Bill Clinton, The Comeback Kid (1992)

Bill Clinton arrived in New Hampshire in 1992 as a man in trouble. The governor of Arkansas had stumbled to fourth place in the Iowa caucus, earning only 2.8% of the vote. Rumors of Clinton’s draft-dodging and extramarital affairs also dogged the candidate, threatening to sink an already faltering campaign.

So New Hampshire mattered. Top Clinton advisors arrived in the state on February 10th, acknowledging that the campaign was “in meltdown” and that their polls “had really tanked.” They knew that they needed to “fight like hell” and have a “perfect eight days” in order to turn things around.

The campaign decided they’d work to control the narrative, by limiting press conferences and putting the candidate in front of crowds, where he could connect with New Hampshire voters on a personal level. “The strategy really was, be everywhere,” said Clinton advisor James Carville. “Shake every hand.” Clinton hit the trail, hard, meeting voters in person and participating in televised town halls.

It worked—Clinton outperformed expectations and zoomed to second place on February 18th. This led to Clinton’s famous moniker: “The Comeback Kid.”

Clinton went on to beat the incumbent president, George H.W. Bush, in the November election.

Does Winning in New Hampshire Matter?

The Answer is (surprise!) Complicated

In our last post, we asked if an Iowa victory had any significance in terms of winning the presidency. The answer is complicated—and certainly, this year, grows even more complicated when you throw in a messy and confused caucus, and two candidates in a virtual dead heat.

In New Hampshire, Iowa’s narrative can be reinforced—see Jimmy Carter in 1972. (Carter won Iowa and New Hampshire.) It can be thrown into doubt—see Hillary Clinton’s victory over Obama in 2008, after she lost in Iowa. Or, it can be torn up entirely in favor of a new one—see Bill Clinton’s resilient comeback in 1992.

In 2020, a win in New Hampshire for Bernie Sanders or Pete Buttigieg would cement their front-runner status. But the campaign is young—and anything could happen.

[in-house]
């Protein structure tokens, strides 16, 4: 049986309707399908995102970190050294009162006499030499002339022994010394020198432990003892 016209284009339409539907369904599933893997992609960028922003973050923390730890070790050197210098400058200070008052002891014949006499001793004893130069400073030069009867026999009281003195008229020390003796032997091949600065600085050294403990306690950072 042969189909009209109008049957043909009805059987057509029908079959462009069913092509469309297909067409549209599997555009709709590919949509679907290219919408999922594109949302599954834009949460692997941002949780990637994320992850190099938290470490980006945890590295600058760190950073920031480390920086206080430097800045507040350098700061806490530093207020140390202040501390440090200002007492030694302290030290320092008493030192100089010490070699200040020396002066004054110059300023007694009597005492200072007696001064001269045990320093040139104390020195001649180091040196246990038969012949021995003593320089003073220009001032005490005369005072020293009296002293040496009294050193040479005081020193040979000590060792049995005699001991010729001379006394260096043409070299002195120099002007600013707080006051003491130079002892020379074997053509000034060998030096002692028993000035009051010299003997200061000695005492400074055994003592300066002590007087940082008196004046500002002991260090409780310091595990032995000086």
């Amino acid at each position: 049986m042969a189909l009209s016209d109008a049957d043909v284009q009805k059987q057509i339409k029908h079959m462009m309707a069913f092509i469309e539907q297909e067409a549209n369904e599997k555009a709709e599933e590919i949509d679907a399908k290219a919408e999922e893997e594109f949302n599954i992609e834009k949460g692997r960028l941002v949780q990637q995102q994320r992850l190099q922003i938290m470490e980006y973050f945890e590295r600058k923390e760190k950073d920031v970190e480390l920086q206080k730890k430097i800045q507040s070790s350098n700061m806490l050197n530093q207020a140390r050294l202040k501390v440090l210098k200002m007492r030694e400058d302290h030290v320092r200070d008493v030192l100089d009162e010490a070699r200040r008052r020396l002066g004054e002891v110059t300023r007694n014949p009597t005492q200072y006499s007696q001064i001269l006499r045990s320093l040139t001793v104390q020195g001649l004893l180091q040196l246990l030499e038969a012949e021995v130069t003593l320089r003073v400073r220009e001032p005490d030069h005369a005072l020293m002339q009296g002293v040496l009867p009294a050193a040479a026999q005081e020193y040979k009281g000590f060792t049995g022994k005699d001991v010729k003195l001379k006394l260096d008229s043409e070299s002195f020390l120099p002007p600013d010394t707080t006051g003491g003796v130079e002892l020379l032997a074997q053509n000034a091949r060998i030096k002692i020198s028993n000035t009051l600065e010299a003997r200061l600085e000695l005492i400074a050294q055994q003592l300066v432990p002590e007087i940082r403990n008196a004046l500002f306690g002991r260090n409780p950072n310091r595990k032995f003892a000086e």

Bonus Note: A Win in new hampshire is better for the GOP

New Hampshire’s significance is also amplified depending on if you’re a Republican or a Democrat. No Republican who won the Iowa Caucus has gone onto be win the presidency—by contrast, it was Democrats (Jimmy Carter and Barack Obama) whose Iowa wins led them to the White House. (Bill Clinton also won in Iowa in 1996, but as the incumbent.)

For Republicans, winning New Hampshire has historically meant more than Iowa. This won’t matter in 2020—unless there’s a surprise dark horse about to jump in the race—but in the last 44 years, Republicans who win New Hampshire—even if they lost in Iowa—are more likely to reach the White House. This trend is especially strong in the election cycles between 2008 and today. In 2008 Mike Huckabee won Iowa; John McCain won New Hampshire. In 2012 Rick Santorum won Iowa; Mitt Romney won New Hampshire. And in 2016, Ted Cruz won in Iowa—Donald Trump won in New Hampshire.

2 thoughts on “Heartbreak and Triumph in New Hampshire”

  1. Politics is so dang hard to predict. And in statistics, I believe you need 30 samples to determine statistical significance. That’s 120 years of presidential politics. So perhaps it’s best to be cautionary about results in Iowa and New Hampshire.

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  2. Great! The donald won in Iowa; with Iowa caucus goers being 90% white (correct?) its significance in today’s world is way over-blown. Will be very very interesting what happens in New Hampshire.

    Like